Thrones, Opals and Lions!

60for60



April 1, 2019

 

A meeting with the Emperor

It’s not every day that you have an audience with the Emperor, yet Dr Catherine Hamlin was able to arrange one for two visitors from Australia in the 1960s, Sul and Suzanne.

Dressed in their finest clothes, the three women drove to the palace and awaited their meeting with the Emperor Haile Selassie. As they entered the reception room they beheld the Emperor perched on his throne, flanked by his Minister of the Court. Bowing low as they were formally presented, Sul and Suzanne were nervous as they presented a gift to the Emperor. Sul’s hands shook as she attempted to open the box containing a present of silver coffee spoons with opal inlay on the handles.

Catherine details in her book, The Hospital by the River, how the Emperor intervened:

“Leaning forward, his Majesty said, ‘Let me try,’ and clicked open the catch with ease. I noticed a distinct twinkle in his eye as he did this.”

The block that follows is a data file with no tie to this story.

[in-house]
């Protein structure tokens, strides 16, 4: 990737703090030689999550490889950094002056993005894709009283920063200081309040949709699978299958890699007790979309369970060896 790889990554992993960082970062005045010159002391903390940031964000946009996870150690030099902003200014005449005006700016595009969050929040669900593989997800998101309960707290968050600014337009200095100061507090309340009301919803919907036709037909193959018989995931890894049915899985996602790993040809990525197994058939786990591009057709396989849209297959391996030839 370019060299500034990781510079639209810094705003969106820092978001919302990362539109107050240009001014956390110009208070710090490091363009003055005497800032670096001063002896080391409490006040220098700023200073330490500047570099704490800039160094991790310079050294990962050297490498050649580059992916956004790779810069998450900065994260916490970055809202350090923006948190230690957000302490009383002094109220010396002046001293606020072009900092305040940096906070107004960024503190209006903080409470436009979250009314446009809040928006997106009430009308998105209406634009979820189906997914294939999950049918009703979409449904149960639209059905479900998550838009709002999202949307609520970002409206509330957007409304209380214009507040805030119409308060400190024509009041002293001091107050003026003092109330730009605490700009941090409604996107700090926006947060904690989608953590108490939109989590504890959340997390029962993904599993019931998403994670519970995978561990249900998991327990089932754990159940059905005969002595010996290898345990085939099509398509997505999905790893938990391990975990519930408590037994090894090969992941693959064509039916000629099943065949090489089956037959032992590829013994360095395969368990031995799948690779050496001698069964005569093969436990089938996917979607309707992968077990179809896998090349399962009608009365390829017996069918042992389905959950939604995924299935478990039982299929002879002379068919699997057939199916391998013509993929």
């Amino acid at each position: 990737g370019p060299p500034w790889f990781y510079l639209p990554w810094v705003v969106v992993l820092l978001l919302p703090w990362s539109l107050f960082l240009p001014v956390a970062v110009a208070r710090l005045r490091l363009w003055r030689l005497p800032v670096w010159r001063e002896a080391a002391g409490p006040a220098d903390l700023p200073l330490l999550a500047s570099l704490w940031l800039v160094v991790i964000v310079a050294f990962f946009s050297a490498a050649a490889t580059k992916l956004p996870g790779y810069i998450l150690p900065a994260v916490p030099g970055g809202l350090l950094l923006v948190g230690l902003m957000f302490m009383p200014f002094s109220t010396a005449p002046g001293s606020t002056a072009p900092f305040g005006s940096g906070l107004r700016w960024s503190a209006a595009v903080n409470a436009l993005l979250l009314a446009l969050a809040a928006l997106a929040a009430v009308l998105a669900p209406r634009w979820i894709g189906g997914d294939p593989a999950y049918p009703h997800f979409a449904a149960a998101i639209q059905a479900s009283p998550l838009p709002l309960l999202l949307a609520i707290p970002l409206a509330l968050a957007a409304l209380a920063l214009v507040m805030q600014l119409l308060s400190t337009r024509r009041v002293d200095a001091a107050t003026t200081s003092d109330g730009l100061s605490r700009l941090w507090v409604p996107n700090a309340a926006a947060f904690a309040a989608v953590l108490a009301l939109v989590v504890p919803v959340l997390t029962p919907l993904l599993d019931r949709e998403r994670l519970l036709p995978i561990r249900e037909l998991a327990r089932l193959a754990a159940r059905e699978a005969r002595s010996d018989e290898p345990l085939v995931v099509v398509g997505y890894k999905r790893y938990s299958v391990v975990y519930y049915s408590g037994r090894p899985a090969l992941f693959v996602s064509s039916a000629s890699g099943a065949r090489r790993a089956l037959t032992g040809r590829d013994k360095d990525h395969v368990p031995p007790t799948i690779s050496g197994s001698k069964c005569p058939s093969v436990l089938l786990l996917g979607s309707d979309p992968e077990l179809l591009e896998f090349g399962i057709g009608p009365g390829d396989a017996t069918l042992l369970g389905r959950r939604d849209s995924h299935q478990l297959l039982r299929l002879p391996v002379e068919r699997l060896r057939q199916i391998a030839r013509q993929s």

Lion encounters

Rumours abounded that the Emperor, who had a penchant for lions, kept a lion in the hall of the palace. Catherine doubted the plausibility of this until she came across a lion sitting in the hall outside the reception room for dignitaries. Restrained, the lion lay quietly as it was petted by Catherine’s guests.

Catherine has enjoyed several interesting experiences with lions during her time in Ethiopia. In The Hospital by the River, she recalls attending a wedding reception where she encountered a lion named Jumbo:

“The reception was in progress when Reg walked in and said, ’I’ve just been patting a lion but he seems more than a cub so you had better not go out there, as it might be savage.’
I was too curious to heed his advice so I went out to the verandah and saw a beautiful lion who padded up to me and seemed friendly. As I patted him he scratched my arm, possibly playfully, but I was not sure, so I hurriedly retreated to the safety of the drawing room.”

 

This year marks 60 years since Catherine and her late husband, Reg, arrived in Ethiopia. In the 60 years since they first arrived, over 60,000 women have had fistula repair surgeries. Catherine’s tireless work seeks to eradicate fistula. Forever.

You can help make her dream a reality by contributing here. Follow our #60for60 blog series to hear stories from 1959 – 2019!